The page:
Motivation comes through observation of our own self - What we want, how we want to start our day, our priorities, our reactions when those priorities are not met and how we express ourselves as an individual (apart from the varied roles we perform throughout the day).

Tips like "keep an alarm 15 minutes before your usual time", "don't snooze", "keep your alarm at a distance where you have to walk and switch it off" are tactical. Until and unless there is enough motivation to wake up early, these tips wouldn't really work. Speaking from a personal experience 🙂

Aug 6, 2020

Adios to Twitter and Facebook

This morning, I deactivated both my Twitter and Facebook accounts. I haven't been active on either of these platforms for the last couple of years. It didn't make sense to leave the accounts idle when I'm not using them. Ever since I started taking steps towards conscious content consumption, this task had been on my mind but I was hesitating, thinking I might login if needed. Yes, the same talk we have with ourselves when we don't want to get rid of old stuff at home - "This might come in handy one day. I might use it sometime". Sounds familiar?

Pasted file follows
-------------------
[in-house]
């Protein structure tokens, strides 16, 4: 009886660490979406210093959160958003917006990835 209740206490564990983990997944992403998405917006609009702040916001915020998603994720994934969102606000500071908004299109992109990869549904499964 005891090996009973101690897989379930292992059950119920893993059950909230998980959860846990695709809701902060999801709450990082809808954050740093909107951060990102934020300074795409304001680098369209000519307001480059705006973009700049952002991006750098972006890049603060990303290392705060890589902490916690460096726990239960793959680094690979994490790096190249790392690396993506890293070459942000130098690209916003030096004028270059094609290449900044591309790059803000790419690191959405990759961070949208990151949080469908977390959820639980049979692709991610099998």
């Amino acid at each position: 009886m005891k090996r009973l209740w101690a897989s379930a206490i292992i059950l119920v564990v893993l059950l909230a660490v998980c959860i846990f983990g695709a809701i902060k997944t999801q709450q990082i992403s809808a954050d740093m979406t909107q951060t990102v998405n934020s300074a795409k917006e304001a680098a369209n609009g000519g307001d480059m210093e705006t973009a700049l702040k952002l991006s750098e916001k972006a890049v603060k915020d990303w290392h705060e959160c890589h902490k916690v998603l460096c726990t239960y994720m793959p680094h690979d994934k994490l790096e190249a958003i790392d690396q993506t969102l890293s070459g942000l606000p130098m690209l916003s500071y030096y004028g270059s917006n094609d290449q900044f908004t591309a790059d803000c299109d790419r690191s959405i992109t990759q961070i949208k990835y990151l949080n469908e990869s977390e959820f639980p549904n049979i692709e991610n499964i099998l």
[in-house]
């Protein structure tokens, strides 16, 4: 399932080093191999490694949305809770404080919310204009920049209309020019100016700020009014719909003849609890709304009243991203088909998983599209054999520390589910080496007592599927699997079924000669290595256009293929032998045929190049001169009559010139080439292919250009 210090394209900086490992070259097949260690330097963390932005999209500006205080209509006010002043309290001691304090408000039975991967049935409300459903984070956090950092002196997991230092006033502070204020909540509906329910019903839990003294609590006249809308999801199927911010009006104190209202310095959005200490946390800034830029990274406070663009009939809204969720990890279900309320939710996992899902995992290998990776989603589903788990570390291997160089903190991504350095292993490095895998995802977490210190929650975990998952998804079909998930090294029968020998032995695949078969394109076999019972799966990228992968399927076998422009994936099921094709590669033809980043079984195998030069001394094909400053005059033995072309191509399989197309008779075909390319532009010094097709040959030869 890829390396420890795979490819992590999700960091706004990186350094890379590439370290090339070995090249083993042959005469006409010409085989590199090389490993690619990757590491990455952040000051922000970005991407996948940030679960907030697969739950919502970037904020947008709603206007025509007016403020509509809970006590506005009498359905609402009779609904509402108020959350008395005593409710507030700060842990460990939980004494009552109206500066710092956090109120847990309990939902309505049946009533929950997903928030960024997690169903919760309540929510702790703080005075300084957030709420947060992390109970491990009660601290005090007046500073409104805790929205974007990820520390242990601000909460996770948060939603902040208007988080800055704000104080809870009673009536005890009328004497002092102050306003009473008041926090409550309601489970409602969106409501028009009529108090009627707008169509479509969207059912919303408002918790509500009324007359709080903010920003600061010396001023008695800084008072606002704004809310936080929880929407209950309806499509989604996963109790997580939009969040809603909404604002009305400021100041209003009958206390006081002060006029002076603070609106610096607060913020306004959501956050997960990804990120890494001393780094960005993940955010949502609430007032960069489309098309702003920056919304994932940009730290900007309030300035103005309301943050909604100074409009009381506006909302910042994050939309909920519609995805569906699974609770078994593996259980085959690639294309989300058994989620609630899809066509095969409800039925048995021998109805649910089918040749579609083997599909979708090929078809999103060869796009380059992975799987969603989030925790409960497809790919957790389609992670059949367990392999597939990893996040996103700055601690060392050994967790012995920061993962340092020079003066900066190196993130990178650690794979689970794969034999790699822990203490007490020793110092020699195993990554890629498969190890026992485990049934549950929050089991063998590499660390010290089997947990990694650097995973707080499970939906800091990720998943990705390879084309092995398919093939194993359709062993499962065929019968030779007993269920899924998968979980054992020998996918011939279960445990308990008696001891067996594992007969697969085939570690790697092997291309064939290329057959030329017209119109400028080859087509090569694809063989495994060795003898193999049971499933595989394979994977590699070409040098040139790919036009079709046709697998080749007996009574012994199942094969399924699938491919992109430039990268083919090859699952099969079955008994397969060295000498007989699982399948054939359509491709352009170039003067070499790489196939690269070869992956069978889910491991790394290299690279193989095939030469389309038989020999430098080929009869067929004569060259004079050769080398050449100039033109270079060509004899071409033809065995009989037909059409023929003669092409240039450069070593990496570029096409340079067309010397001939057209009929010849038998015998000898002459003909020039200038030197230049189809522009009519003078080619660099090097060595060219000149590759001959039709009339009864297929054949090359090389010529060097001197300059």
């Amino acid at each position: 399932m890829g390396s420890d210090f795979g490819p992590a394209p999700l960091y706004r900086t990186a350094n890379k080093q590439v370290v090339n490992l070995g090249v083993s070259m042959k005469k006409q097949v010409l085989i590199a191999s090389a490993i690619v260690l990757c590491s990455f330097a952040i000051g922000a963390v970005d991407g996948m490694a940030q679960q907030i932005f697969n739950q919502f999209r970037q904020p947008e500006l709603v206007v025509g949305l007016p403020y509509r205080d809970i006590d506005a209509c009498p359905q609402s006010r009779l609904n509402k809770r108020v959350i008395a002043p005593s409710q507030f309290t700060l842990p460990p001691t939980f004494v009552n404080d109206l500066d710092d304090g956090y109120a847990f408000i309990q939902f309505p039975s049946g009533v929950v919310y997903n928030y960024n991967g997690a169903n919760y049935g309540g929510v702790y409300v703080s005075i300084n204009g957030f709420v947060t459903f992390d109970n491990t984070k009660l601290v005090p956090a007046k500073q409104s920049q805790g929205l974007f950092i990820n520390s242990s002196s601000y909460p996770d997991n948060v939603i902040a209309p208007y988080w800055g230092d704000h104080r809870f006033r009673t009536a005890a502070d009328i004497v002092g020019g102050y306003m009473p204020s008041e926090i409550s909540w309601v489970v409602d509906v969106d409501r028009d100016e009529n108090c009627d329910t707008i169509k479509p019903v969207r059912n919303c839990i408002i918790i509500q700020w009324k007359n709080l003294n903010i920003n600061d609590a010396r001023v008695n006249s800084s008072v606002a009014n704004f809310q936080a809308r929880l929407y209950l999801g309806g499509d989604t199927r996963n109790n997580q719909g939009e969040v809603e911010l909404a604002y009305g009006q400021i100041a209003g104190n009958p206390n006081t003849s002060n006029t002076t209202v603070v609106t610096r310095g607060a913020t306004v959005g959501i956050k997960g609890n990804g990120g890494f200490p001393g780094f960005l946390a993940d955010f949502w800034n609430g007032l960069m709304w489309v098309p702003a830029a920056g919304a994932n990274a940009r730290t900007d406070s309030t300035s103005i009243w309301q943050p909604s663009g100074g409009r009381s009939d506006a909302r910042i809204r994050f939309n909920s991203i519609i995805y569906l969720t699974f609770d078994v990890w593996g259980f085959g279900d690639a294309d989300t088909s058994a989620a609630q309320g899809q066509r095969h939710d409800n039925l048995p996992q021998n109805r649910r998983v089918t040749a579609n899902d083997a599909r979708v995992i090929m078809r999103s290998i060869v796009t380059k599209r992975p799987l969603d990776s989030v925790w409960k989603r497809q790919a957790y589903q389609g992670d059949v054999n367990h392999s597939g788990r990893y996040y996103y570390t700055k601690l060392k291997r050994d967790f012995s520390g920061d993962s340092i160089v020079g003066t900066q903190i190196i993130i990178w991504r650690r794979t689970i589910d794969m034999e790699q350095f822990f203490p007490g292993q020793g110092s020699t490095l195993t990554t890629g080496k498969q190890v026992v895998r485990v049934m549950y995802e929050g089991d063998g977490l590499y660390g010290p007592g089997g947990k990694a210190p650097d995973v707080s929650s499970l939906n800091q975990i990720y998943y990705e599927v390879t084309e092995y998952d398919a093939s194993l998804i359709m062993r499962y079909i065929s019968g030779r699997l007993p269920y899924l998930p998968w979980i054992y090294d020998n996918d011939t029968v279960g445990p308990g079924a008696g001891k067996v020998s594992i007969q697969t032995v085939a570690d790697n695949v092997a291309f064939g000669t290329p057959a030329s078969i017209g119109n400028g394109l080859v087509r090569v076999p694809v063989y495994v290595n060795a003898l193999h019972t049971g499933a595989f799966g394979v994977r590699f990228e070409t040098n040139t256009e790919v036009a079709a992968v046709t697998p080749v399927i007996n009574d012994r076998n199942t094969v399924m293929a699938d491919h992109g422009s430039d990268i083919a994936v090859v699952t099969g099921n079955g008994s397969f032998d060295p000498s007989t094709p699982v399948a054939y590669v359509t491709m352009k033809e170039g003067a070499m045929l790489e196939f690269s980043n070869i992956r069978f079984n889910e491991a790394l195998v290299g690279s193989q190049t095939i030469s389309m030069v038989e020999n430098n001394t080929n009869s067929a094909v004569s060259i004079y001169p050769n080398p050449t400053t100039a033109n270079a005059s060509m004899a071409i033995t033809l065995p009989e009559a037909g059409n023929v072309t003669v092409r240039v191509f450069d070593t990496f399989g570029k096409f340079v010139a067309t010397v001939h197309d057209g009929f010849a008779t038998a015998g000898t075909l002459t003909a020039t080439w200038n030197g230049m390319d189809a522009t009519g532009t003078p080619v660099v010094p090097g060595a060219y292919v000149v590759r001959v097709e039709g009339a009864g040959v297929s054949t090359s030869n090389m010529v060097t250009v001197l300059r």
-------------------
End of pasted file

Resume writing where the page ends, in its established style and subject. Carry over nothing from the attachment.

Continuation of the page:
FB keeps sending notifications by email that so-and-so has uploaded a pic, posted an update etc. The best part is this message - "So much has happened since you logged onto Facebook". When you login to check, the notifications count will be 4. And all of them will be exactly similar - so-and-so uploaded a pic 🙂

Grateful to both the platforms all these years. FB helped me connect with many of my school and college friends. I vividly remember this brief period in 2010 when I was hooked onto Farmville, gathering virtual gifts from friends and family as and when they share on FB. It was super fun. But over the years, the "connection" element got lost because of various factors - FB's algorithm deciding what to show in our feed, giving preference to sponsored content and even the way we use the platform has shifted more towards external validation.